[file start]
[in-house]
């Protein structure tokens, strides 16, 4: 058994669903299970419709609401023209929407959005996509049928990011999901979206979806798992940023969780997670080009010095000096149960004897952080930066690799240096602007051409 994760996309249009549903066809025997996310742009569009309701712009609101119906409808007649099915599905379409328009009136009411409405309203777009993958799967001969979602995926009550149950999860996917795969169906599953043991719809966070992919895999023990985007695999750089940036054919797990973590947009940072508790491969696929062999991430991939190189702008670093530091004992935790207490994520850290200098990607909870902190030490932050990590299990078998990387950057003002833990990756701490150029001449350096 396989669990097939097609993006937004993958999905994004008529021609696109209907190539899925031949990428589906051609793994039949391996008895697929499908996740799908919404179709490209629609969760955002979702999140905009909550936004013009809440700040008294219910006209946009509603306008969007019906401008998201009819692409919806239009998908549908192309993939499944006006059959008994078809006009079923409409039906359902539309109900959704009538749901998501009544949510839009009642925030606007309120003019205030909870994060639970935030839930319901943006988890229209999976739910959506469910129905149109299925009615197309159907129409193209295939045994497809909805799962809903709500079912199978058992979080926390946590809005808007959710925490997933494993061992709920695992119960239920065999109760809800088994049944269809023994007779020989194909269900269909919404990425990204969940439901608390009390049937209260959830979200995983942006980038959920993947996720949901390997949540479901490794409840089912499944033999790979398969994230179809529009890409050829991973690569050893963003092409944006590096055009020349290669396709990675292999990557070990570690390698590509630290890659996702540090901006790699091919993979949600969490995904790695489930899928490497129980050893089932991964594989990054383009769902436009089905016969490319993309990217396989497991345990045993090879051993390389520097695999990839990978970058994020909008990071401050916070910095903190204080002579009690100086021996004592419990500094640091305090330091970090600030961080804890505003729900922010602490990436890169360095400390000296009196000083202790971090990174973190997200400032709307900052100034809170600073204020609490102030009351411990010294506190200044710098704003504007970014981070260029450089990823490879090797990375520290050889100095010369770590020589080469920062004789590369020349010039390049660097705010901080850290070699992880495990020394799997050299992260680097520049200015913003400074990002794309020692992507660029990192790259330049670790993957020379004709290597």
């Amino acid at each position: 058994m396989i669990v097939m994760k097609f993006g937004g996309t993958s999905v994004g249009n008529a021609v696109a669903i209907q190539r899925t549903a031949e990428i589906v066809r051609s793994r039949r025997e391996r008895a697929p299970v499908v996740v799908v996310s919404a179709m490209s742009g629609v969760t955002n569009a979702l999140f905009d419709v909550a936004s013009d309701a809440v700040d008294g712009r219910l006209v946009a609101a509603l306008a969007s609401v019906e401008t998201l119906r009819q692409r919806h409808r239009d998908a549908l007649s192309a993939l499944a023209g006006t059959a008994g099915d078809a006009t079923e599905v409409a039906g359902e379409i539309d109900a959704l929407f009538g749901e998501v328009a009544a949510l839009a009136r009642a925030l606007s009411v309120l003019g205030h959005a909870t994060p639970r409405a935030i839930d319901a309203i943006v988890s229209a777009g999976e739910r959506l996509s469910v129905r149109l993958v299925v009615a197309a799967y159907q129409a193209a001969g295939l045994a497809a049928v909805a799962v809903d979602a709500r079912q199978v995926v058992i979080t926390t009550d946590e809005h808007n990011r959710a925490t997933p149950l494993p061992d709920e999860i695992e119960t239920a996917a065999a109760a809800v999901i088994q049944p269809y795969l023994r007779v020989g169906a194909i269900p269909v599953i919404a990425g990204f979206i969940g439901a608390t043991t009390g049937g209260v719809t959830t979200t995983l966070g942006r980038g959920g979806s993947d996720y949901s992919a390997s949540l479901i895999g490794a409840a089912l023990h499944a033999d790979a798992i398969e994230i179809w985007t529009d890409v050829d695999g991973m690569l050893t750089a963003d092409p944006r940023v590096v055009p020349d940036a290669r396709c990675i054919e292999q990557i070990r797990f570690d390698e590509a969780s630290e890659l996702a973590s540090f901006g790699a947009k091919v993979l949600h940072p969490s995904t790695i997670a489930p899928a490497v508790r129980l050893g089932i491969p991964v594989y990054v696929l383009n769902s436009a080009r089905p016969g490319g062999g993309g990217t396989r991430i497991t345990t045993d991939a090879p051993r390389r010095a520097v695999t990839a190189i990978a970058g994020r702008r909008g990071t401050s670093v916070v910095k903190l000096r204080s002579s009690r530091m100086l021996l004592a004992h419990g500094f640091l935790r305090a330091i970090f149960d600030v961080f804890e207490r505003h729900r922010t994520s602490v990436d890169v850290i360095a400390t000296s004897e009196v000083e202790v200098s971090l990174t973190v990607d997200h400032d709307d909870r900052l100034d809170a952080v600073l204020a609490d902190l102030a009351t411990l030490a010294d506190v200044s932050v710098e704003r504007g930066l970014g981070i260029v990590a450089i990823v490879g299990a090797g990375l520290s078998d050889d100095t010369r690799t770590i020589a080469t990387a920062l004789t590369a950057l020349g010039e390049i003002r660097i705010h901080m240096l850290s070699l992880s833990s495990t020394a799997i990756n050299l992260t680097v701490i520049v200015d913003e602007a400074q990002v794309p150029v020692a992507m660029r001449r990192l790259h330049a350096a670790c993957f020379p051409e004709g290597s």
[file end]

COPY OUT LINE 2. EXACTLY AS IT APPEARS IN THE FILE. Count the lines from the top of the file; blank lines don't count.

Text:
């Protein structure tokens, strides 16, 4: 058994669903299970419709609401023209929407959005996509049928990011999901979206979806798992940023969780997670080009010095000096149960004897952080930066690799240096602007051409 994760996309249009549903066809025997996310742009569009309701712009609101119906409808007649099915599905379409328009009136009411409405309203777009993958799967001969979602995926009550149950999860996917795969169906599953043991719809966070992919895999023990985007695999750089940036054919797990973590947009940072508790491969696929062999991430991939190189702008670093530091004992935790207490994520850290200098990607909870902190030490932050990590299990078998990387950057003002833990990756701490150029001449350096 396989669990097939097609993006937004993958999905994004008529021609696109209907190539899925031949990428589906051609793994039949391996008895697929499908996740799908919404179709490209629609969760955002979702999140905009909550936004013009809440700040008294219910006209946009509603306008969007019906401008998201009819692409919806239009998908549908192309993939499944006006059959008994078809006009079923409409039906359902539309109900959704009538749901998501009544949510839009009642925030606007309120003019205030909870994060639970935030839930319901943006988890229209999976739910959506469910129905149109299925009615197309159907129409193209295939045994497809909805799962809903709500079912199978058992979080926390946590809005808007959710925490997933494993061992709920695992119960239920065999109760809800088994049944269809023994007779020989194909269900269909919404990425990204969940439901608390009390049937209260959830979200995983942006980038959920993947996720949901390997949540479901490794409840089912499944033999790979398969994230179809529009890409050829991973690569050893963003092409944006590096055009020349290669396709990675292999990557070990570690390698590509630290890659996702540090901006790699091919993979949600969490995904790695489930899928490497129980050893089932991964594989990054383009769902436009089905016969490319993309990217396989497991345990045993090879051993390389520097695999990839990978970058994020909008990071401050916070910095903190204080002579009690100086021996004592419990500094640091305090330091970090600030961080804890505003729900922010602490990436890169360095400390000296009196000083202790971090990174973190997200400032709307900052100034809170600073204020609490102030009351411990010294506190200044710098704003504007970014981070260029450089990823490879090797990375520290050889100095010369770590020589080469920062004789590369020349010039390049660097705010901080850290070699992880495990020394799997050299992260680097520049200015913003400074990002794309020692992507660029990192790259330049670790993957020379004709290597």